The Dominion of the 7th of July 1999 carried a profile on CityJet’s co-owner, Paul Webb, and this article gives a good glimpse into how CityJet was going at that time. He told the Dominion, “Most CityJet flights were fully booked… CityJet was competing against Cook Strait ferries rather than against other airlines by targeting passengers who did not normally travel by air. The service, including aircraft and check-in, is basic: the objective is to offer cheap seats on a reliable service, not unlike getting on a bus. CityJet was trying to grow the market by encouraging a new breed of traveller, not take market share from existing operators. The change in travel patterns would need a change in mind set, Mr Webb said. Nelson was an example of a transient city, used to flying. In a city like Hamilton the inhabitants preferred travelling even great distances by car, Mr Webb said. Most airline seats sold in a year were sold to a small group of repeat travellers. However, early customer information indicated many customers who were not regular air travellers were now taking advantage of the low fares. The service had appealed to families and groups. Mr Webb said the biggest growth market in tourism was backpackers. CityJet was targeting them through backpacker accommodation and word of mouth among travellers. Backpackers were keen to see New Zealand by land one way then return by air to save time… Freight still accounted for about two thirds of revenue, though passenger revenue was catching up. Aircraft were reconfigured every day from passenger during the day to freight at night by removing the seats.”

Enjoying the early morning sun, Embraer Bandeirante ZK-TZM at Christchurch on 11 May 1999.

On the 2nd of August 1999 the company expanded its passenger services and introduced passenger flights between Auckland and Palmerston North. The company was also keen to service Christchurch. CityJet certainly had plans for further expansion; the NZ Herald of 12 October 1999 carried a situations vacant advertisement for Bandeirante and Jetstream 31 captains and first officers.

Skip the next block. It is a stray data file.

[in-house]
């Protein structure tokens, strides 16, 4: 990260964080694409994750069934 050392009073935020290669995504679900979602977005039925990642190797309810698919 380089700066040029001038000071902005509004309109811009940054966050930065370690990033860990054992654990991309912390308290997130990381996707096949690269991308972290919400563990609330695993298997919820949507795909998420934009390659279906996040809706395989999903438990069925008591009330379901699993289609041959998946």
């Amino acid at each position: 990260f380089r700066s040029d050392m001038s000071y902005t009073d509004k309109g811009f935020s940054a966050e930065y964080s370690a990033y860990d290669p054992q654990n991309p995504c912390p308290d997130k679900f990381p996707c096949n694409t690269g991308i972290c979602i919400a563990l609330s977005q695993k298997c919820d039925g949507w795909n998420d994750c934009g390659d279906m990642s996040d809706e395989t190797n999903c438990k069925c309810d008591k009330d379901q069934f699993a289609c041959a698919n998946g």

The Dominion, 2 August 1999 

Such plans did not come to pass, however, as on the 14th of October the Civil Aviation Author­ity grounded CityJet after an investiga­tion showed it had been under-record­ing flight times on each of the four Bandeirante aircraft by about 30 percent. The investigation was launched after the owner of the Cessna 406 Twin Caravan, ZK-CII, reported that flight times were being under-recorded while the aircraft was on lease to CityJet. To enable to airline to get airborne again the Civil Aviation Authority and CityJet officials arrived at an agreement whereby CityJet had to add 33 percent to each flight time flown after 31 May and 20 percent be added to all air­craft flight time prior to that date "to prevent any possible safety oc­currence and to allow the CAA to con­duct further investigations."

CityJet disputes this version of events. Ian Wishart’s article in Investigate magazine (http://www.investigatemagazine.com/march00jet.htm) reports that it was CityJet, not Civil Aviation, which made the discovery that ultimately caused the airline’s downfall. When pilots flew "sectors" they were required to enter details in a flight log and file it with the company’s head office. According to Webb, those ‘draft’ logs were faxed through to Airwork each day for maintenance scheduling purposes. A data entry clerk at CityJet then typed the information into the airline’s own maintenance computer and corrected any obvious typing mistakes as she went. In early September, the clerk came to Webb with a query. "She came to us and said ‘How can you fly from Wellington to Blenheim in five minutes?’ "We said ‘Well, you can’t. That can’t be right’, and we had a look at it." Aircraft maintenance relies on the number of flying hours the plane has logged up between service checks. Flights are normally measured between "off blocks" – which is when the aircraft wheels are first released from the wheel chocks and it begins taxiing to the runway for departure – and "on blocks" which is when it comes to rest at its destination terminal. But within that parameter is also the actual flight time. Let’s assume the flight departs Auckland Airport at 1pm and arrives at Wellington at 2pm. The actual flight time in the air might be only 50 minutes, which means the airliner taxied for five minutes at either end on average. According to Webb, he discovered the CityJet pilots had adopted a practice allegedly used by Air New Zealand Boeing 737-200 pilots...